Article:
Grana and lactose

Does Grana Padano contain lactose?


In the last twenty years, there has been a huge development in medicine in terms of nutrition. Discomfort and pain were considered causes of stress and tiredness until the 80s but today they are recognized as diseases and allergies. Finally, there are also appropriate solutions to the different intolerances. The most diffused allergy in the field of nutrition is without any doubt the lactose intolerance.
What is a lactose intolerance?

Lactose intolerance occurs when the small intestine does not produce the lactase enzyme. This enzyme breaks the lactose down into glucose and galactose so that the human body can digest the milk sugar. What is interesting to know is the fact that the ability to produce this enzyme in adulthood is based on a genetic mutation. At the beginning of manhood, the Homo sapiens did not tolerate lactose after the weaning of the mother´s milk. The tolerability of lactose evolved due to the practice of cattle breeding, which diffusion has been very differently around the world. Analyzing the databases, it becomes evident that northern populations tolerate lactose better than people from South America, Africa and the Far East, where it occurs more often that people suffer from lactose intolerance. This is due to their cultural heritage in which the nutrition is not based on dairy products.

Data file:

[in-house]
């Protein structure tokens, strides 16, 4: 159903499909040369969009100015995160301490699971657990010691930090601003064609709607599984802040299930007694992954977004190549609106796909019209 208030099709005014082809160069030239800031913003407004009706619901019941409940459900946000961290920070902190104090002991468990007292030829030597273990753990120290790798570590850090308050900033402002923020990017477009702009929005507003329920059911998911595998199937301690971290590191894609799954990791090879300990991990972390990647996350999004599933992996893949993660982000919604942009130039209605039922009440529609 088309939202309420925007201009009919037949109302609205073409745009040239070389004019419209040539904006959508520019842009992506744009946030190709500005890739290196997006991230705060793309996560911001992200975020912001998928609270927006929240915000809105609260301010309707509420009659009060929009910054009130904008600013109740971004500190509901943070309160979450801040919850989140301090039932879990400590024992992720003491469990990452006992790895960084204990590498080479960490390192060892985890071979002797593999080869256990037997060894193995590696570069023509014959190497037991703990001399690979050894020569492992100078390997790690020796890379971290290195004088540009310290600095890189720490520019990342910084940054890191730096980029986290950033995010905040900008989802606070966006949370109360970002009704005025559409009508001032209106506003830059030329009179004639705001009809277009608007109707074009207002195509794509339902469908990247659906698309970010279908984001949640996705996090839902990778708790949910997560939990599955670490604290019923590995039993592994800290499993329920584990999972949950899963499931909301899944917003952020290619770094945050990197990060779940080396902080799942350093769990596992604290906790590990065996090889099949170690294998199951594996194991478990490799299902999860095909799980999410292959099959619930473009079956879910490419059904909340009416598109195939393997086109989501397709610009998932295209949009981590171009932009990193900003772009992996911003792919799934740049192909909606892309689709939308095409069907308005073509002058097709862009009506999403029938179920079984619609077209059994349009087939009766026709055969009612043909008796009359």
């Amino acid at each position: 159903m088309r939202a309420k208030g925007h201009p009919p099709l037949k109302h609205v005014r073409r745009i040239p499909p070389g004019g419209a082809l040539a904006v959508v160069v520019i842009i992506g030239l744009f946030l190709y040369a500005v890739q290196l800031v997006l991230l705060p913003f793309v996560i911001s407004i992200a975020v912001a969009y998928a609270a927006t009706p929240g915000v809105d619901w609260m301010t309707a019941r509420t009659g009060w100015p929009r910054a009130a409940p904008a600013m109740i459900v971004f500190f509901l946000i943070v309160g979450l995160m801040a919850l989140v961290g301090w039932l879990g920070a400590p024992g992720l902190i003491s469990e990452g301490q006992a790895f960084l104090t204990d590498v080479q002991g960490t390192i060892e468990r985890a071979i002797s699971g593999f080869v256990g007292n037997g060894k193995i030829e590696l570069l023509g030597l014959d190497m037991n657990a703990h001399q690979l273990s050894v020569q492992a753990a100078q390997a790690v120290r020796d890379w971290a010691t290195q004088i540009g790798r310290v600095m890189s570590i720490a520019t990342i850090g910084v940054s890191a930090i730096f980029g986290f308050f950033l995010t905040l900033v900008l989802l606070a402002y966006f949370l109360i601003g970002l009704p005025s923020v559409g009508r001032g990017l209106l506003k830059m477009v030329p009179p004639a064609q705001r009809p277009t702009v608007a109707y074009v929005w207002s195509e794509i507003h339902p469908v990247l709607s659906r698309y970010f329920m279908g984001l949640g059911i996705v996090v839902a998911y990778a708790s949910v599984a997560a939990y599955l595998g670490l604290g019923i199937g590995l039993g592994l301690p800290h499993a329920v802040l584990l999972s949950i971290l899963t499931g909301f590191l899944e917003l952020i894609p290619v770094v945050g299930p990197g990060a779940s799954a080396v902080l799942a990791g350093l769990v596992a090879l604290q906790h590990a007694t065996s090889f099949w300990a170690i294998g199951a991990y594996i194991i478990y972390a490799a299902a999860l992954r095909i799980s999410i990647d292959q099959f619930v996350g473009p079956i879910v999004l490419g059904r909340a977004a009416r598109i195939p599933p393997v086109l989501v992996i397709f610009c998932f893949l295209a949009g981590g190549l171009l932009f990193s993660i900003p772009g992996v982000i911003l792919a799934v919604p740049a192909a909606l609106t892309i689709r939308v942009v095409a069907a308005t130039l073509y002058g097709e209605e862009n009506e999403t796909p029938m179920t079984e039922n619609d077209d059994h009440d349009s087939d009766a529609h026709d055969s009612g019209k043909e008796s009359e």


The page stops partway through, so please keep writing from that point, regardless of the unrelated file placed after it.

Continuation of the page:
I have a lactose intolerance: can I eat Grana Padano?

Of course! Grana Padano does not contain lactose, or let´s say that it is less than 10mg per 100g. This value is the limit for foods for being considered lactose free. This is valid for all ages of the Grana Padano cheese, for the young nine-month aged cheese as well as for the long aged cheese.
Why is Grana Padano lactose-free?

Although Grana Padano consists almost entirely of milk, it is naturally lactose-free. This may sound strange but the milk sugar is gradually removed during the natural production process. Most of the lactose is drained by separating the curds from the whey and left to rest for 48 hours where the lactobacillus eliminates the lactose almost completely. The last step is the aging of cheese, which has to be at least nine month so that the cheese is substantially free of lactose and ready to be consumed by everybody.



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